Posted tagged ‘autobiography’

Glory days in the second division

November 5, 2011

It’s not just celebrities that write autobiographies, there will be a day when a non-entity, like a blogger for example, publishes his/her life story on paper, and with astute marketing and a bit of luck it will sell like cement. The book won’t even need to have the boring background material in it. The story could centre on just one event. A ski-lift journey, the first time you encountered hot water or tuning in the radio and having the bottle to listen to the police messages. You see every one has a book in them.

And I laboured long in thought, cranium Chronos-like, before the brain epidural concluded that nothing of great interest had ever happened to me. The autobiography would have to wait until a page-turning significant experience manifested itself into the drudgery of my existence. As a would-be writer this was a rebarbative circumstance that shelled me like Hypatia, the last librarian of Alexandria. Ikea! This little-known cataloguer of expiry dates gave me an idea for a book.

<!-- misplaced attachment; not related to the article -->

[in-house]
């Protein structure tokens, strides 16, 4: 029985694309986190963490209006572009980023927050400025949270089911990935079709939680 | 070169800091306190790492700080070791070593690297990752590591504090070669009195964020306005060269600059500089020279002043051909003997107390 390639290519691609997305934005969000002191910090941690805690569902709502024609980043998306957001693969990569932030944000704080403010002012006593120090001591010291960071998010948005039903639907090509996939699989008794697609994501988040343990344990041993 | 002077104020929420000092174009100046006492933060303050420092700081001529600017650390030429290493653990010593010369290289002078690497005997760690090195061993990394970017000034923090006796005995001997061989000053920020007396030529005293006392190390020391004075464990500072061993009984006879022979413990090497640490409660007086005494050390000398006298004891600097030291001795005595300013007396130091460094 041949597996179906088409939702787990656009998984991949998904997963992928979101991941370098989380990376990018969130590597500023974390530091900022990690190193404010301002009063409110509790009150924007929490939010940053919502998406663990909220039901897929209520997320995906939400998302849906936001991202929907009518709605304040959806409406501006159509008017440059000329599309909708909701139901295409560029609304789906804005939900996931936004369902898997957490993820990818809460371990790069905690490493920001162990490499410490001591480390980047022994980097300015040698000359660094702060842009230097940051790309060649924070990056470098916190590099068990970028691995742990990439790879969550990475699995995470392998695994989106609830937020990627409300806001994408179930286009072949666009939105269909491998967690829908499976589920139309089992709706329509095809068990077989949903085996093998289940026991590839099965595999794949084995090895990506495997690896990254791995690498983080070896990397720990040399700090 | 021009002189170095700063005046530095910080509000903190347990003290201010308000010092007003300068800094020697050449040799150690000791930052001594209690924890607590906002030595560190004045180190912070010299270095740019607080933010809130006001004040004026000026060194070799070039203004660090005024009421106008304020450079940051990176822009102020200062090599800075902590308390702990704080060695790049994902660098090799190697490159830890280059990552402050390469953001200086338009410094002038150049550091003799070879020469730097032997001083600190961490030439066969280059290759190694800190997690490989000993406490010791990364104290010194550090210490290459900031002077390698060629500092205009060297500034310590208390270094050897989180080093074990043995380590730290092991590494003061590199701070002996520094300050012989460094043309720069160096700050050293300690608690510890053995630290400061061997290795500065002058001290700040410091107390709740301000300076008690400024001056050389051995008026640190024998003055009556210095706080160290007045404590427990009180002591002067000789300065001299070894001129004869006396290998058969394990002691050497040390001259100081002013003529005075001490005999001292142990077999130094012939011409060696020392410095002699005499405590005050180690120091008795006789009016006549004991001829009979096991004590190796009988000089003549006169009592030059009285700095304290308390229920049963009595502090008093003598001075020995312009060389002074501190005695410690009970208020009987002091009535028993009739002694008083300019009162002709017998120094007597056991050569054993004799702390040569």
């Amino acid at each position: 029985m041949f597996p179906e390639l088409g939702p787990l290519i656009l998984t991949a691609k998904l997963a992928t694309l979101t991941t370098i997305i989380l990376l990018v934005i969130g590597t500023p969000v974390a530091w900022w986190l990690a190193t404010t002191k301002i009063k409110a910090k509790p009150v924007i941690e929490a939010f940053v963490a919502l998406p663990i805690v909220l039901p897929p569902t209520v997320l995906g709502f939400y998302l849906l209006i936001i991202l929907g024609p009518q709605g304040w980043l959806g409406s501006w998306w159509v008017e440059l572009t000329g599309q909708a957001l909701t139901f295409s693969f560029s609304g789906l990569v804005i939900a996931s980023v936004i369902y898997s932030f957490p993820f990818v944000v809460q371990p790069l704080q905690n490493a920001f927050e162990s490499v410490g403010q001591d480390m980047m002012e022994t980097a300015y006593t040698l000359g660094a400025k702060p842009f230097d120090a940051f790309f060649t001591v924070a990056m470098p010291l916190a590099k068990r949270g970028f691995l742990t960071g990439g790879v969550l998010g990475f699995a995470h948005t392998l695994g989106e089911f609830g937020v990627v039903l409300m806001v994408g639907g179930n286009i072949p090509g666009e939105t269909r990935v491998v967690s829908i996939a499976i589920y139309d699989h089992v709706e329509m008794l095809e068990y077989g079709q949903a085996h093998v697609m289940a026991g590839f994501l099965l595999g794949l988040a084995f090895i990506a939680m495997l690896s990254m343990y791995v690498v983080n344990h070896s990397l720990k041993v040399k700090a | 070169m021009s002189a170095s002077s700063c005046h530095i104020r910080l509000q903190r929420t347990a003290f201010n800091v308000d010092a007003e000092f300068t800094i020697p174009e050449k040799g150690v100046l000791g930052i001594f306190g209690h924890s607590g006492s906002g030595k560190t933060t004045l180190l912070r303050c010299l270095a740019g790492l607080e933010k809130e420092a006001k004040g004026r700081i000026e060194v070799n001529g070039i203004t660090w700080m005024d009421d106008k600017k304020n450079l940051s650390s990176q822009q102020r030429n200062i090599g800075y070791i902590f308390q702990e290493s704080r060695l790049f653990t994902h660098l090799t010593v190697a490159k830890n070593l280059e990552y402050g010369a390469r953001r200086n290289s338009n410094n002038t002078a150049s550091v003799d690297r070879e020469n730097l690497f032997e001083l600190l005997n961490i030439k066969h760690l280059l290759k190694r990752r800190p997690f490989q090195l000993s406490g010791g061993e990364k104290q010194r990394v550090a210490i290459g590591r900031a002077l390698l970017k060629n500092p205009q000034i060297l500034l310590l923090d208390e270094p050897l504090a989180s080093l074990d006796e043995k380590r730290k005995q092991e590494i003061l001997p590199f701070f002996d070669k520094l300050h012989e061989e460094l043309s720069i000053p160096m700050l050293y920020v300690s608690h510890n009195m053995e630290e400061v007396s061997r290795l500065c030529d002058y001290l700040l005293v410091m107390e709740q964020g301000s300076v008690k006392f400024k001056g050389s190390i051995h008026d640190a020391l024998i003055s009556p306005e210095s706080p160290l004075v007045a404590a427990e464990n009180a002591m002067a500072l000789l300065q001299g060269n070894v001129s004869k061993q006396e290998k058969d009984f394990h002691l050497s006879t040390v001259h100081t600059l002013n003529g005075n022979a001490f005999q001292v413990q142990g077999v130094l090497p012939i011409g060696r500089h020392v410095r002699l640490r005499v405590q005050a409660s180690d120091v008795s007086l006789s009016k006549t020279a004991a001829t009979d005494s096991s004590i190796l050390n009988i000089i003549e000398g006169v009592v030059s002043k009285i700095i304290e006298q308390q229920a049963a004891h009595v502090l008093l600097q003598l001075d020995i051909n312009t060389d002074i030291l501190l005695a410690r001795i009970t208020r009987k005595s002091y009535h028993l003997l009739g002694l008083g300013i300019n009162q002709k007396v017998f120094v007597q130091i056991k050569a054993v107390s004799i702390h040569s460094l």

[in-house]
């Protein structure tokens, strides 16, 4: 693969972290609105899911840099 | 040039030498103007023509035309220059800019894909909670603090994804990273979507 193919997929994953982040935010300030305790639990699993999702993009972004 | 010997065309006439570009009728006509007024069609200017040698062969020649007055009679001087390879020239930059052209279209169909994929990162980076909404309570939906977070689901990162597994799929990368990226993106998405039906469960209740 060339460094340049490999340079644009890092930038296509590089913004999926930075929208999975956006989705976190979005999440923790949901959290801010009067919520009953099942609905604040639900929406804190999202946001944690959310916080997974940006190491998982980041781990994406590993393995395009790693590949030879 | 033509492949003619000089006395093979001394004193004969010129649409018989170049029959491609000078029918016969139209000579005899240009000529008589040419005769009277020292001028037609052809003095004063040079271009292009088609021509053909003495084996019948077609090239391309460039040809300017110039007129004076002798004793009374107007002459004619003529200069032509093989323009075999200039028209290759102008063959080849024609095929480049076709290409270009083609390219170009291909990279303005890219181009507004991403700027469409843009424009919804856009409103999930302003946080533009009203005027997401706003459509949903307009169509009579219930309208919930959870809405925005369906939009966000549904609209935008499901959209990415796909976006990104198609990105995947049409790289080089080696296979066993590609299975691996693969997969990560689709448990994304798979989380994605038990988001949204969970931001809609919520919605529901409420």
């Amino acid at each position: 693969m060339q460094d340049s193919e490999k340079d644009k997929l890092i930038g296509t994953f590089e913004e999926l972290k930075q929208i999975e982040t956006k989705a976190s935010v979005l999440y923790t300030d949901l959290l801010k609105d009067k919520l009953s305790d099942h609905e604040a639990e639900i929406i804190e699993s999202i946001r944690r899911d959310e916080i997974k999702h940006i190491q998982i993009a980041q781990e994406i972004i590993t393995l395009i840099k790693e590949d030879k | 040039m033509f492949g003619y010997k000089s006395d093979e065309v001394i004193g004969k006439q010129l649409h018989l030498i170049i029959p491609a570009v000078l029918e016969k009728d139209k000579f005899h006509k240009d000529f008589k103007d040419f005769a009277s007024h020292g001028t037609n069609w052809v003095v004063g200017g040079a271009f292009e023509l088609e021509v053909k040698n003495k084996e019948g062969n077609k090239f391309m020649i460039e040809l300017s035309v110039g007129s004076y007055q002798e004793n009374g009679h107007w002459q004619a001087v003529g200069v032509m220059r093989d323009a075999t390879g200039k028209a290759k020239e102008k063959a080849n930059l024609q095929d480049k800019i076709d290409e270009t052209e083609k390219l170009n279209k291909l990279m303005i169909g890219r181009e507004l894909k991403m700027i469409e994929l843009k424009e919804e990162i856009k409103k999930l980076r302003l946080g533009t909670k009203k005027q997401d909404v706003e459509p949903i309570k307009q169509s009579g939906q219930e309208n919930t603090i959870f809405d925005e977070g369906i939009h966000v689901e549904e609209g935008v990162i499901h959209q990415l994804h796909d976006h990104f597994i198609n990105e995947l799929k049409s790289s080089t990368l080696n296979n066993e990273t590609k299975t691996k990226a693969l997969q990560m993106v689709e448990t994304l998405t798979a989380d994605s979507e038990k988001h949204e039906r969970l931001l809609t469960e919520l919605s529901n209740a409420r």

Sadly, my other commitment, the musical I’m working on, had to be put on ice, so to speak. However I was excited about the prospect of writing a full-length magnum opus. If my autobiography would be a DeLorean in print there was nothing stopping me writing a Dino de Laurentis biography of someone else instead. Not for me the usual suspects. I wanted to write about a minor figure in history. If you look past the chieftains there are some really interesting underlings.

Step forward with your wooden racquet: Victor Pecci

Victor Pecci was a Paraguayan tennis player that strode through the circuit like a second rate Colossus in the late 70’s/early 80’s. Although he wasn’t even in the second string of hitters like Vitas Gerulaitis and GuillermoVilas he left a mark on me. I watched him on the TV at Wimbledon, and as a fledgling tennis star myself I was mightily impressed with his ground strokes.

Contemporaries at the time cynically pointed out Victor’s uncanny resemblance to the young Freddie Mercury as a source of my idolisation for such an unsung racketeer. The likeness is purely coincidental. Pecci could put a tennis ball on a tanner. Freddie, incidentally, was an accomplished table tennis player in his youth. Strange but true.

My mind was now straight sets up. A Pecci biography was what the English-speaking world was waiting for. Massive research would have to go into this venture. Working on the assumption that Victor still had family in Asuncion I bought a plane ticket to South America and packed my bats.